Putting A in A3D.( Week 7)

Greetings all.
In today’s entry I am going to talk about post processing effects used in the games and why they are used.. There are many of them so I am not going to list every single one of them so I shall focus on these that I have used in my scene. Many post processing effects have originated in the world of cinema industry. These are used in order to bring certain mood to scenes, or enhance the visuals. As mentioned earlier there are many of these, from bloom and lens flare effects to the colour grading and chromatic aberration. These cannot be just rendered, they quite often need to be added separately or added as filter, overlay or simulated. Traditionally they were used in cinematography into pre-rendered scenes in some composition packages as Adobe After Effects or Nuke. However these days game engines became so powerful that these effects can be simulated in real-time as well.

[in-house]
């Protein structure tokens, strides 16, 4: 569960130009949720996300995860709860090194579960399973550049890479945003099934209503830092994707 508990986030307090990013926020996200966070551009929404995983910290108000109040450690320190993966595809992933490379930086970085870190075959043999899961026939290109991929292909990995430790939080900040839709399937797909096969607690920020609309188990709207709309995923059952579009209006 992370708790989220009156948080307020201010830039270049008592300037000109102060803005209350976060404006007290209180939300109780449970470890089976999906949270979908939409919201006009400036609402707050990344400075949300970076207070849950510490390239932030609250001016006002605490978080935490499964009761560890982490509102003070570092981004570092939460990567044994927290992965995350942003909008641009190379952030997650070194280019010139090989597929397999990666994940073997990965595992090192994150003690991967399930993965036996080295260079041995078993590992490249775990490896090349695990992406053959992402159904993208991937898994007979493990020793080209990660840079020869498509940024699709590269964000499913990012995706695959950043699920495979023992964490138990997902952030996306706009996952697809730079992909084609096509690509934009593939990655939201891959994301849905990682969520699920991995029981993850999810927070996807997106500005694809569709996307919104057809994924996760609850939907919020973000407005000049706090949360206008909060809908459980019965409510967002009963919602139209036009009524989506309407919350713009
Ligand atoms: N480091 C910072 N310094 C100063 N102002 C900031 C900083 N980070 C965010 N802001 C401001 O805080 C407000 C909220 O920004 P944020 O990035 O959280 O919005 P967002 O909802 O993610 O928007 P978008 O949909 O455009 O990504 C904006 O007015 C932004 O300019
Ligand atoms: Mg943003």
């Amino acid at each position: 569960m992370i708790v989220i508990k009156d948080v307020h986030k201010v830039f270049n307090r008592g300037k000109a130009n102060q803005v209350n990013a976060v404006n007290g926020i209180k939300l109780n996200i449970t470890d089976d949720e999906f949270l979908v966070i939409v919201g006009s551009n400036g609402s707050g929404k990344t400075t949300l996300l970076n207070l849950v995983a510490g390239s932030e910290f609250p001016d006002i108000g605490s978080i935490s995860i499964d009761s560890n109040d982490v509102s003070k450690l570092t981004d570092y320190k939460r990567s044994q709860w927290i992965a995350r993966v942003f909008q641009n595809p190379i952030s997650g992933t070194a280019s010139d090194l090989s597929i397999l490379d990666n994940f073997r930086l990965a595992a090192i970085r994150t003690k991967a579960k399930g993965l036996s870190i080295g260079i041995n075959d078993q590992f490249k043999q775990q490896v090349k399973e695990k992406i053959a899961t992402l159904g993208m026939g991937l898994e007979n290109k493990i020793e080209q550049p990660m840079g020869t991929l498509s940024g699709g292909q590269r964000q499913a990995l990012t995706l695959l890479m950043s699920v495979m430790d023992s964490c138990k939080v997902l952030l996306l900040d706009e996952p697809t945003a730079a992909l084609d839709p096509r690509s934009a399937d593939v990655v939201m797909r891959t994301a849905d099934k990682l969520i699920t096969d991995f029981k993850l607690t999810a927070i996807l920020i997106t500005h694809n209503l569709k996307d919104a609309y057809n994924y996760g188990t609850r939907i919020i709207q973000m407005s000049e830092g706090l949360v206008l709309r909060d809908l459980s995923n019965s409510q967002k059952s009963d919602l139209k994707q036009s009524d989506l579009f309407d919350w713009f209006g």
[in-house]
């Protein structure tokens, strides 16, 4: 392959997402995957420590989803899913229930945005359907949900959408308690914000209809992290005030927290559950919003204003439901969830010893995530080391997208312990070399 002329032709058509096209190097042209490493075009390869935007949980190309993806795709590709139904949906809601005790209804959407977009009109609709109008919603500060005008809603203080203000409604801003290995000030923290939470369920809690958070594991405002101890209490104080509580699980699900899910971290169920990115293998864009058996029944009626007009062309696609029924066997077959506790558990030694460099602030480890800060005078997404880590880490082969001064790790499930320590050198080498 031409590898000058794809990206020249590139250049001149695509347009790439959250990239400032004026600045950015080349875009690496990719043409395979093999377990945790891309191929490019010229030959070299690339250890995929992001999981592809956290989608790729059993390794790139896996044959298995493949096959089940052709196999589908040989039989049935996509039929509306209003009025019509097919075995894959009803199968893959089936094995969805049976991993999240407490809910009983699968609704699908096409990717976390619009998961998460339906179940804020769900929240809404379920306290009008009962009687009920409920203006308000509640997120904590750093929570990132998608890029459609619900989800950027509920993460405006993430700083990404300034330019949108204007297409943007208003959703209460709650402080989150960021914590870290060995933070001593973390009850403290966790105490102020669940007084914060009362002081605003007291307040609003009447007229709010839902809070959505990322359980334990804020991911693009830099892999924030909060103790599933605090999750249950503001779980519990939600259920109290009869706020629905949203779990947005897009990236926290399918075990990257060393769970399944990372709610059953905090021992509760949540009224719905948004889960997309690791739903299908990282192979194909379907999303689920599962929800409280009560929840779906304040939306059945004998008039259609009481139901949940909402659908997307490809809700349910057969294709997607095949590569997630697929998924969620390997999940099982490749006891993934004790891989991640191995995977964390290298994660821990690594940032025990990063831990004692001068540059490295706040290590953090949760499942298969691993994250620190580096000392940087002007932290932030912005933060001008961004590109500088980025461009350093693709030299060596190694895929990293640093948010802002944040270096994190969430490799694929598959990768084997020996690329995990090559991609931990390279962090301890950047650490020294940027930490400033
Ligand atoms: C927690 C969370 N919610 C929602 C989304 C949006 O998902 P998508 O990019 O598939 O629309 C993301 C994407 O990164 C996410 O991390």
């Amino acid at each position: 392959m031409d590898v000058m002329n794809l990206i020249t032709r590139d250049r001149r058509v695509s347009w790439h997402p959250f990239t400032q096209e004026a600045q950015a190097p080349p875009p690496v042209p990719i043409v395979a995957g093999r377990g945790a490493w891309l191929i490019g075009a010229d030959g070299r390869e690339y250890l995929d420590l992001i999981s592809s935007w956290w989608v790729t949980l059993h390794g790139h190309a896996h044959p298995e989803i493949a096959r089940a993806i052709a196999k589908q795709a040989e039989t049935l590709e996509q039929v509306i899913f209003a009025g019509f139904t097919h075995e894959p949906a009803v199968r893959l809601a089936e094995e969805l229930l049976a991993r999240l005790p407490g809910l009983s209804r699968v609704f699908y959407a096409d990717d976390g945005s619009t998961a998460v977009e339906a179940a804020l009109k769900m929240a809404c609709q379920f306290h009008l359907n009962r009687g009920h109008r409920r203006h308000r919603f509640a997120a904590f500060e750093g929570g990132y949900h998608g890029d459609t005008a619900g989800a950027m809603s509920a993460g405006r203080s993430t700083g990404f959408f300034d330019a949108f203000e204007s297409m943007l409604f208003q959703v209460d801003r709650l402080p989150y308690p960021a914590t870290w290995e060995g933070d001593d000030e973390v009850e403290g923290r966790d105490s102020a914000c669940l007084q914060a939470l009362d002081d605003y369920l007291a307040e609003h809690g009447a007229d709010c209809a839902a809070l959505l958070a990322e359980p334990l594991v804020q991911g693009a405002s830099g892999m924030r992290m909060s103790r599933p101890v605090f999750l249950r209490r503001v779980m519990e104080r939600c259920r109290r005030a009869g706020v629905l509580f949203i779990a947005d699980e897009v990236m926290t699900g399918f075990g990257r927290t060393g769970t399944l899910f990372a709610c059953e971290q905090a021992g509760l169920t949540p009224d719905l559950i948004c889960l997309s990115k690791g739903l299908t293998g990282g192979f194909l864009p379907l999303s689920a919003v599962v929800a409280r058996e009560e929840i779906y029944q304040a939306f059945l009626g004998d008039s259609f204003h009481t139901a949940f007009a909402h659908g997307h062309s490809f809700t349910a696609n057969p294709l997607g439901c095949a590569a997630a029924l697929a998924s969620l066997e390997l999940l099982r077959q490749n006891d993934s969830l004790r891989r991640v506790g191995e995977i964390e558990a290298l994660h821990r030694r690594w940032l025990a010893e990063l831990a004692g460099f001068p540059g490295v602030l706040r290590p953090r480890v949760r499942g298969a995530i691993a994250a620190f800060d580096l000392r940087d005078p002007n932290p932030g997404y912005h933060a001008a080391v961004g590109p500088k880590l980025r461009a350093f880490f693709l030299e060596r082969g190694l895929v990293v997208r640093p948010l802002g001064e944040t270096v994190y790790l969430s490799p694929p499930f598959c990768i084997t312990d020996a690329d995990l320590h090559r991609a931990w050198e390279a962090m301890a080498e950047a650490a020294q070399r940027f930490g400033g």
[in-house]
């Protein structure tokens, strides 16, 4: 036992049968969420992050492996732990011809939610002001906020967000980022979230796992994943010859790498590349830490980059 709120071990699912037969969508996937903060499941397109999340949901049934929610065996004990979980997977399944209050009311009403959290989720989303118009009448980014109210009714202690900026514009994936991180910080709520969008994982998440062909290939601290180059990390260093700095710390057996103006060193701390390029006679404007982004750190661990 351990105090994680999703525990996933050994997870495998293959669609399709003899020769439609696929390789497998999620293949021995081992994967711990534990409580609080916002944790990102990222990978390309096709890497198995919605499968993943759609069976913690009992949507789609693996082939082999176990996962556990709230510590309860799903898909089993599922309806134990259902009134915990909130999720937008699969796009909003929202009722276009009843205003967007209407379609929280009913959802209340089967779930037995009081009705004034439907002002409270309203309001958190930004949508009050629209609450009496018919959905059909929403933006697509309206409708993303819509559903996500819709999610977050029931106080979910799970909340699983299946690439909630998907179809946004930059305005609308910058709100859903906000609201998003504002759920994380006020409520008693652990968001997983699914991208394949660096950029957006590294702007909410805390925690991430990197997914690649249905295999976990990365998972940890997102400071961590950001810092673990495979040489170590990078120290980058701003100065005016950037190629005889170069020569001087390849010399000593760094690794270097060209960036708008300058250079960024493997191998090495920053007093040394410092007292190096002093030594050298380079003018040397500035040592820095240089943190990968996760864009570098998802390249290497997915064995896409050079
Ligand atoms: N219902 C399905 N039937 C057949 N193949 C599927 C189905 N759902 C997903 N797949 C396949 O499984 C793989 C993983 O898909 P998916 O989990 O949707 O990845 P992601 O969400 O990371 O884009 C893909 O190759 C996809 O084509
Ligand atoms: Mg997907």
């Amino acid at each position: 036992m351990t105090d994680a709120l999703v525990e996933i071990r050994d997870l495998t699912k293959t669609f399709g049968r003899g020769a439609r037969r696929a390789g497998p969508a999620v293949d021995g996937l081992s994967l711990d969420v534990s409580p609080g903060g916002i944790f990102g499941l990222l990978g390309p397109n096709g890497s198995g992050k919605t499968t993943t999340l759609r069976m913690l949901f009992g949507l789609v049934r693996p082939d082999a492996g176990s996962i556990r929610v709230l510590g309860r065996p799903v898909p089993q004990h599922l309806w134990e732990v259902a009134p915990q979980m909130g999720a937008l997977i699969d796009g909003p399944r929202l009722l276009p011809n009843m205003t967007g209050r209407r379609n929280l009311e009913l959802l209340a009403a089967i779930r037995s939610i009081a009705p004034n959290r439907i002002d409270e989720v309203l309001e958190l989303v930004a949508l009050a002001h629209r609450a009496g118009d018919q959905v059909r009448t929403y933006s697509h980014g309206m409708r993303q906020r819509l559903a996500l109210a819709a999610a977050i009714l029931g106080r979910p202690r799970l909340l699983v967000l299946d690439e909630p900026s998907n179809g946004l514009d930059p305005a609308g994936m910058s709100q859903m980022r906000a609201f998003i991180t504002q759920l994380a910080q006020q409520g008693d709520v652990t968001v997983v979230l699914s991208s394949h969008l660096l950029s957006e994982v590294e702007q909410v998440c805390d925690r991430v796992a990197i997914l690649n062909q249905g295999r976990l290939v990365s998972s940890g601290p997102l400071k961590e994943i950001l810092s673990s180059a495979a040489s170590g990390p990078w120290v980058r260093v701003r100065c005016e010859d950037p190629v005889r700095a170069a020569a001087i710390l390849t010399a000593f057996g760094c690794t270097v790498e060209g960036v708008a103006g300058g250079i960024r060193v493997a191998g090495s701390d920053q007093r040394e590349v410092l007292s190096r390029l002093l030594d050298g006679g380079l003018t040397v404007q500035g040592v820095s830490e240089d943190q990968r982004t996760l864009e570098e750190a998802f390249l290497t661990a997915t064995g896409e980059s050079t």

Motion Blur

Motion blur is used in games and movies in order to make scenes much more dynamic and give sense of speed. Today it’s commonly used in all sorts of games, shooters, racing and many more.

fig.1  motion blur in use. (2015)

Lens Flare

Lens flare is a an special post processing effect meant to simulate artefacts created by the bright light due imperfections of the camera lenses. It’s commonly used. to add more cinematic look to the game or scnes. Which is very interesting as this is incurring commonly in the cameras of many types but not in human eyes and quite often in many games players are observing the game from the perspective of the protagonist. Making these effects unreal and out of place.

fig.2 scene with and without lens flare ( 2o15)

Vignette is a simple phenomena of darkening in lenses in real life camera lenses. While in real world we try to remove that effect in gaming it’s often used on purpose to make scenes look more dramatic and interesting.

fig 3. top with Viginette bottom without Viginette (2015) 

Bloom is a real world phenomena which can be seen with naked eye. It can be seen when viewing bright objects against the dark background.. This cannot be rendered in game engines and it’s simulated instead. This effect helps to add realism to the scenes not using HDR. It is also possible to add tint to the bloom in order to colour lights or stylise the look of the game.

Fig. 4 scene with and without bloom (2015 ) 



Anonymus. (2015). Post Process Effects. Available: https://docs.unrealengine.com/latest/INT/Engine/Rendering/PostProcessEffects/index.html. Last accessed 30.nov.2015


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